Cathedral Park underneath the St. John’s Bridge in Portland, OR

Northwest literature today, however, is often overlooked as being Northwestern, for the stories no longer focus solely on mountains, weather, and forests. Instead, books by Northwest writers, or even books taking place in the Northwest, tell larger stories with heroic characters, fantastic events, and dramatic endings. Nature, it seems, has taken a backseat in such literature, for it is no longer a main character, but rather a member of a large and inconsequential chorus. However, to put region and nature into this box in the background would be wrong, for it is not lying in wait behind more essential plots and characters. No, rather nature and region is overarching in Northwest literature. It is in every scene and within every character, shaping actions, words, thoughts, and motives. In this way Northwest literature mirrors Northwest life, for just as the region becomes a part of those who live here, so it becomes a part of all of the literature it inspires. In the world that is Northwest literature and life, region is the sky, encompassing every aspect of the small corner of the world it “rains” over.  The people and the novels soak up this inspiration and become denizens of a Northwest spirit that lives through them.

Thus, Northwest literature is all about the fog. Fog in the Northwest doesn’t tumble or nose its way into things. Instead it slowly eases down from the sky in wisps and droplets. It falls down into the dips in the tree lines and it encircles and curls around those who walk within it. It is weighty and patient as it carefully and expertly seeps into our lives and into the day. Just like the fog, region is not overt in every Northwest novel or poem that it inspires. In Northwest literature the region seeps into the story in the same determined, yet gentle way the fog seeps into the morning. Both fall from their overarching states and settle among us, however subtly, and in all we do, in all we write, we reflect the region and the fog.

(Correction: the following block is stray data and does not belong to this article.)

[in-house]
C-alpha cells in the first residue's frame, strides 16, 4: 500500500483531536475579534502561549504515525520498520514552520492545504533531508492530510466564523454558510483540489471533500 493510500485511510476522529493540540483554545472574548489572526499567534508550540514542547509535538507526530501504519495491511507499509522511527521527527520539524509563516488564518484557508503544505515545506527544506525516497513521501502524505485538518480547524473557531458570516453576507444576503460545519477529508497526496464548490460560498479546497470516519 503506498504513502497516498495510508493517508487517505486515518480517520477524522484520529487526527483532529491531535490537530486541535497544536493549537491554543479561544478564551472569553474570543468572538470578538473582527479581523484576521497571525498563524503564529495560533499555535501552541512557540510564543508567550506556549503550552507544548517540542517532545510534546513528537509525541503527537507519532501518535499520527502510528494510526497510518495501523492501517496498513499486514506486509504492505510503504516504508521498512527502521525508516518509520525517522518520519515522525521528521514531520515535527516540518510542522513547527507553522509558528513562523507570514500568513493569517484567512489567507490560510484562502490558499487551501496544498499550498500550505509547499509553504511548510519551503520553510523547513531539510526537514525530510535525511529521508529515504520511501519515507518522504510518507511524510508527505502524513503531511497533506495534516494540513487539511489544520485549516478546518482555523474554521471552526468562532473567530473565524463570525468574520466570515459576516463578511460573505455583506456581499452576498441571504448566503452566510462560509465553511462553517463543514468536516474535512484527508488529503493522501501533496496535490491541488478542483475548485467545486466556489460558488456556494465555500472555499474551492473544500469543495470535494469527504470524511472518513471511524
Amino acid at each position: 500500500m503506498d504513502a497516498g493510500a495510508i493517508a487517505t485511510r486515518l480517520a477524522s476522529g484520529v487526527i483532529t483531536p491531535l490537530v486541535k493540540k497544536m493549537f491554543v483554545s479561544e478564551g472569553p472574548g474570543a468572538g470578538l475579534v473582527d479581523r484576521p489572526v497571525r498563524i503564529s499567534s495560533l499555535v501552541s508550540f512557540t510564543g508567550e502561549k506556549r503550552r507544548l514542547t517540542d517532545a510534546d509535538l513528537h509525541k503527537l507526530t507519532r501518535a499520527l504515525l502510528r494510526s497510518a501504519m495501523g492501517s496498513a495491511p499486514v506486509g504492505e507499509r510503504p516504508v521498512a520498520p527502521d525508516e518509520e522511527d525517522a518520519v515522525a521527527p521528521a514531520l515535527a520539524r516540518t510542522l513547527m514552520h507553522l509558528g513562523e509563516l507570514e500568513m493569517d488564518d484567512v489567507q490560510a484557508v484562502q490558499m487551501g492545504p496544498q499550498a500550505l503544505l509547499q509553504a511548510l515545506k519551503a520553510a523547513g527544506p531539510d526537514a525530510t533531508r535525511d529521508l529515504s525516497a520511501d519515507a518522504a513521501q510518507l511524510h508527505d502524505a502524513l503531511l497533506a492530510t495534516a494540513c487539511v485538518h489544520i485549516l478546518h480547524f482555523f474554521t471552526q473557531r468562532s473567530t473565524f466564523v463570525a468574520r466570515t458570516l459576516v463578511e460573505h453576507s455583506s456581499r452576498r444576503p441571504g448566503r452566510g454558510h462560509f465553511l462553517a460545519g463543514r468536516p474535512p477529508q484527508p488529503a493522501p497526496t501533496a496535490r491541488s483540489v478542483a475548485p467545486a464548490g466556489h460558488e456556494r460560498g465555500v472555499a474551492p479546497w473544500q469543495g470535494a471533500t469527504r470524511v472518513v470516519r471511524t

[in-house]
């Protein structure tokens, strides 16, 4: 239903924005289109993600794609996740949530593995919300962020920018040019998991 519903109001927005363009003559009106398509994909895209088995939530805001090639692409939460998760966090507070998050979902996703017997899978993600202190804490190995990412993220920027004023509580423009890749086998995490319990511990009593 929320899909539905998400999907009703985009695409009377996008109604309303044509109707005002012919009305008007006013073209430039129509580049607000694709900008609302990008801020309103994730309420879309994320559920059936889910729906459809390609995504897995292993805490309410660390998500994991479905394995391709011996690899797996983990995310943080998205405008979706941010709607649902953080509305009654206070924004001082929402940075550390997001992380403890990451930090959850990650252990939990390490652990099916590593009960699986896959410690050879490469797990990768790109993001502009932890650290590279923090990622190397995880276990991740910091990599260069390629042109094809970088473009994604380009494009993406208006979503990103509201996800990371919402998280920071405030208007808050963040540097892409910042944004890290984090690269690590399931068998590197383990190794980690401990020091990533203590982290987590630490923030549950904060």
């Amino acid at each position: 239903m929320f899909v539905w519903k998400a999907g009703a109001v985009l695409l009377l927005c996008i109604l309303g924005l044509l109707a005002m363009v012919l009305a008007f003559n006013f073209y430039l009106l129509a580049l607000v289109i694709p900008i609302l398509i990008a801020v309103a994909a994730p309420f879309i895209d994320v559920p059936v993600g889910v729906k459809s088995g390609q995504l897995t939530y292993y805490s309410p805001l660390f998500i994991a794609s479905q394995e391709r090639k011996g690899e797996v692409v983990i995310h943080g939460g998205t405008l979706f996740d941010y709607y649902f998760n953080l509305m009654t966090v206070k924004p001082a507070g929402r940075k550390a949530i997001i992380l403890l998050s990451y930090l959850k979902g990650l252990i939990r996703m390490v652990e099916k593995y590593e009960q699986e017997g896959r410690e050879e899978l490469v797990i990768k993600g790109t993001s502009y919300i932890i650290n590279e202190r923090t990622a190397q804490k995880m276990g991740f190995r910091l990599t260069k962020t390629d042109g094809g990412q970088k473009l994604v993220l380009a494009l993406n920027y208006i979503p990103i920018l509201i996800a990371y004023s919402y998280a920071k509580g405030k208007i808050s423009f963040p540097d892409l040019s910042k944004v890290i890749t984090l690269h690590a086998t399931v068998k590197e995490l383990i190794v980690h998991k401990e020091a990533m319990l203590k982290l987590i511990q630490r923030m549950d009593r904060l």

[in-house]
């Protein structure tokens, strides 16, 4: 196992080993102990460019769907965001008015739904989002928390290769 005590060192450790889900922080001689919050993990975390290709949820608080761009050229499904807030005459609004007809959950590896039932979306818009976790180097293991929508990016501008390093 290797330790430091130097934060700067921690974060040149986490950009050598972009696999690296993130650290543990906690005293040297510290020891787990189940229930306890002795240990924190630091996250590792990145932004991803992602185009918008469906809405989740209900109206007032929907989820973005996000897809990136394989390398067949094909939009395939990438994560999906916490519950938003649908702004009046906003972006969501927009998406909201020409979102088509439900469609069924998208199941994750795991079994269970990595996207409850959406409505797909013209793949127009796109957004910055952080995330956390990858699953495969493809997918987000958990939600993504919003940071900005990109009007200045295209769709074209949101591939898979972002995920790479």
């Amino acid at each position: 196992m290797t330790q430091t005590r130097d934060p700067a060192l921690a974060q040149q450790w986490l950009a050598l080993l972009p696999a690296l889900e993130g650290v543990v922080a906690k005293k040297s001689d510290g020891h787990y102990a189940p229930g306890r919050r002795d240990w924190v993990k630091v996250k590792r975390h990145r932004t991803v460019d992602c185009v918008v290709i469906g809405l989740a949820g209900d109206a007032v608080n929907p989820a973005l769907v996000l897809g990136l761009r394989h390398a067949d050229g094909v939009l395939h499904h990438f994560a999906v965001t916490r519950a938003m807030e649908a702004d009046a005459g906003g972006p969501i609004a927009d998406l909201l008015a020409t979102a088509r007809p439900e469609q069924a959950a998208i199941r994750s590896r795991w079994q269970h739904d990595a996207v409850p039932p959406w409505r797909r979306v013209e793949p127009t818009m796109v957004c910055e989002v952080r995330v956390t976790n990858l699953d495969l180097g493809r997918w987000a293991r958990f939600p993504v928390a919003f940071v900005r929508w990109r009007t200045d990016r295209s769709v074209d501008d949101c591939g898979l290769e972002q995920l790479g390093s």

Southwestern Student Leadership Candidate

TU-14-photo-Laszik-Stephanie Stephanie Laszik
Candidate for Southwestern Student Representative, 2014-2015
Graduate Student, Epsilon Omega Chapter, University of Texas at Tyler
Tyler, TX

Positions, other memberships, offices, etc., currently or recently held:

  • Sigma Tau Delta: Epsilon Omega Chapter Member since 2012
  • Publication Committee President 2012-2014
  • Vice-President Fall 2013-2014
  • Other: Phi Alpha Theta 2013
  • Sigma Alpha Pi 2012 (National Engaged Leader Award)
  • Walter Prescott Webb Historical Society 2012 (Secretary, 2013)
  • Spanish Club 2012
  • Significant Practicum Experience: Pixels, Panels, and Prose, Tyler, TX, 2013 (Presenter)
  • Student Research Conference, Tyler, TX, 2013 (Presenter)
  • Phi Alpha Theta 2014 Biennial Convention, Albuquerque, NM, 2014 (Presenter)